## Problem Description:

In this R Programming assignment, we analyze a dataset of 2400 responses to 10 interview questions using R. We begin by preparing our environment, ensuring the necessary packages are loaded. Next, we clean the data, eliminating invalid responses. Key variables, such as age, education, employment, and religious inclination, are categorized. Descriptive statistics are generated, and the normality of the data is assessed. Finally, a linear regression analysis is performed to explore the significance of select variables within the dataset.

## Step 1: Setting Up the Environment

In R, the first step is to ensure that all the necessary packages are correctly installed and loaded into the library. For this project, we rely on key packages, including Janitor, dplyr, tidyverse, psych, and readxl.

**R Code**

```
# Load required packages
library(janitor)
library(dplyr)
library(tidyverse)
library(psych)
library(readxl)
```

## Step 2: Data Import and Cleaning

The dataset consists of 2400 responses to 10 interview questions. It's crucial to clean the data by eliminating invalid responses such as "Don't Know," missing data, and those who refused to answer. We can achieve this using the subset() function in R, which results in the removal of 323 data points with problematic responses.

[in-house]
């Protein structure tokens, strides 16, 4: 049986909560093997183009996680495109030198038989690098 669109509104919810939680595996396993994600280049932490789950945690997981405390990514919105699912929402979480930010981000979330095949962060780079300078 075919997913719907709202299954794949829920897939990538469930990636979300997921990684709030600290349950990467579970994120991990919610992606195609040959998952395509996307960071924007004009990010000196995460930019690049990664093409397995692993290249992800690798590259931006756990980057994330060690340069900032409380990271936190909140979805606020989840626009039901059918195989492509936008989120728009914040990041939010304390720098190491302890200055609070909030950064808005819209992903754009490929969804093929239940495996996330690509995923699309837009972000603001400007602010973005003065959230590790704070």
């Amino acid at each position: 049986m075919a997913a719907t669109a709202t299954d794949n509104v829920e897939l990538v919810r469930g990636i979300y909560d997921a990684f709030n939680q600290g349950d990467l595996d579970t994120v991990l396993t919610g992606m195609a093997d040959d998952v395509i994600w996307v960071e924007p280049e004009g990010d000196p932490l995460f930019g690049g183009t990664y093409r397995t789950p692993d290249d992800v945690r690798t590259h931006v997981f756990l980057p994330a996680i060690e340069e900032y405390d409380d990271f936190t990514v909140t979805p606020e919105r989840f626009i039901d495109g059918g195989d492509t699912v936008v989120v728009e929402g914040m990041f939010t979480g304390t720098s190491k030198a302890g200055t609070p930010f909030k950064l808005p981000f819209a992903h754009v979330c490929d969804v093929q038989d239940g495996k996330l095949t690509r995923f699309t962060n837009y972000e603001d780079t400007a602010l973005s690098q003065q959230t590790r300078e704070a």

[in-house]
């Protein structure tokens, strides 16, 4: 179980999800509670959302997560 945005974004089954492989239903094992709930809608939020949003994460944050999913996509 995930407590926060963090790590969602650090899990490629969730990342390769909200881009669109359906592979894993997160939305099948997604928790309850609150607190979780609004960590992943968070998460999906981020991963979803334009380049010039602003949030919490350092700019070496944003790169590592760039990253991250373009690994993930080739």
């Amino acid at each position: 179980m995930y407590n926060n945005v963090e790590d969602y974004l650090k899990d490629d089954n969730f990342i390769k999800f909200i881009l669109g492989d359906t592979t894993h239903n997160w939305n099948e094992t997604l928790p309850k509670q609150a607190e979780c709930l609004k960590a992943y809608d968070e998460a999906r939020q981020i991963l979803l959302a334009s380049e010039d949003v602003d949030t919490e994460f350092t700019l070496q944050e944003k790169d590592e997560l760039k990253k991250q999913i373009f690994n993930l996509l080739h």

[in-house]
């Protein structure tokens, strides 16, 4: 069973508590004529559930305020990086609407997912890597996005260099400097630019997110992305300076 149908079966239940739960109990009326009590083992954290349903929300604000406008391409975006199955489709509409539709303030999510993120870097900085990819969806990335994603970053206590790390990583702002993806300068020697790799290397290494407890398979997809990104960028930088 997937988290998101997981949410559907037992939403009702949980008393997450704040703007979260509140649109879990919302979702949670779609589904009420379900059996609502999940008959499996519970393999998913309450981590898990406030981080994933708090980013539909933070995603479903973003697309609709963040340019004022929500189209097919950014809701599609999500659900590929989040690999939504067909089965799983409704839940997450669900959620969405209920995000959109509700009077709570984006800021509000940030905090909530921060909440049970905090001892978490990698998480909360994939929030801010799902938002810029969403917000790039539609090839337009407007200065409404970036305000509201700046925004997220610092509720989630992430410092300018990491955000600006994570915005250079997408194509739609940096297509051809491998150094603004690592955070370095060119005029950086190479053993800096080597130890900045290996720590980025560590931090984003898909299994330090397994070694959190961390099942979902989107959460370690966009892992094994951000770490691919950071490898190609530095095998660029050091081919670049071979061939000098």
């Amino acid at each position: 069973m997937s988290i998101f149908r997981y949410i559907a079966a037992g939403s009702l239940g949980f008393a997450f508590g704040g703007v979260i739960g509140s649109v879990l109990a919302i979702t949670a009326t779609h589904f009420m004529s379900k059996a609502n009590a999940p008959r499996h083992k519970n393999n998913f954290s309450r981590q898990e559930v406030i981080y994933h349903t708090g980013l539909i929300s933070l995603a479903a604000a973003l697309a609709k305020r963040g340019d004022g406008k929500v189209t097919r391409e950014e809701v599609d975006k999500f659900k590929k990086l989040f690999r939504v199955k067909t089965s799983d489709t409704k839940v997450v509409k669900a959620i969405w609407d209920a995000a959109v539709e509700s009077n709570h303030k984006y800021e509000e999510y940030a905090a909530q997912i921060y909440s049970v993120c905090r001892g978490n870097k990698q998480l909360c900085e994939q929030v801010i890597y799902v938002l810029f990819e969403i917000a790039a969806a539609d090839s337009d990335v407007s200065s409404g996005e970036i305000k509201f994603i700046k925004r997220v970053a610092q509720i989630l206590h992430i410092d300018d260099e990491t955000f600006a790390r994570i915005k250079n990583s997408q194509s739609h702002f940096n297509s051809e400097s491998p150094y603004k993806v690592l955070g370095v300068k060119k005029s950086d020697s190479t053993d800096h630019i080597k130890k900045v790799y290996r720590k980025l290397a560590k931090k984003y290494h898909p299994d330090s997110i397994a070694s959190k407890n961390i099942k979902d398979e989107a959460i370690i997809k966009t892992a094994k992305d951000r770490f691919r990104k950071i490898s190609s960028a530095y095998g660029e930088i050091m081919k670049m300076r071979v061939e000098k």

**R Code**

```
# Import the Excel dataset
data <- read_excel("your_dataset.xlsx")
# Clean the data by removing invalid responses
data_cleaned <- data %>%
subset(!(Question %in% c("Don't Know", "Missing", "Refused to Answer")))
```

## Step 3: Variable Categorization

Selected variables, including age, education, employment, and religious inclination, need to be categorized for analysis. This is accomplished using the cut() function.

**R Code**

```
# Categorize selected variables
data_cleaned <- data_cleaned %>%
mutate(
Age_Group = cut(Age, breaks = c(18, 25, 35, 45, 55, 65, Inf),
labels = c("18-25", "26-35", "36-45", "46-55", "56-65", "66+")),
Education_Level = cut(Education, breaks = c(0, 8, 12, 16, 20, Inf),
labels = c("Primary", "High School", "Bachelor's", "Master's", "PhD")),
Employment_Status = cut(Employment, breaks = c(0, 1, 2, 3, Inf),
labels = c("Unemployed", "Part-time", "Full-time", "Self-employed")),
Religious_Level = cut(Religious, breaks = c(0, 1, 2, 3, Inf),
labels = c("Low", "Moderate", "High", "Very High"))
)
```

## Step 4: Descriptive Statistics

Descriptive statistics provide insight into the characteristics of the variables. To obtain these statistics, we can use the summary() or describe() functions. describe() offers more detailed information about the variables.

**R Code**

```
# Generate descriptive statistics
descriptive_stats <- describe(data_cleaned)
```

## Step 5: Normality Testing

To assess normality, a normality test can be applied. This helps determine whether the data follows a normal distribution.

**R Code**

```
# Perform normality test
normality_test_result <- shapiro.test(data_cleaned$Variable_of_Interest)
```

## Step 6: Linear Regression Analysis

For linear regression analysis, we will select a subset of the data. The results of this analysis are shown below.

**R Code**

```
# Perform linear regression analysis
linear_model <- lm(Y_Variable ~ X1 + X2 + X3, data = data_cleaned)
# View the results of the linear regression
summary(linear_model)
```

## Step 7: Significance Testing

Using a two-sided t-tailed test, we assess the significance of specific variables (e.g., Q52J, Q19A, Q1, and Q101) within the rejection region. Further variable testing can be conducted as needed.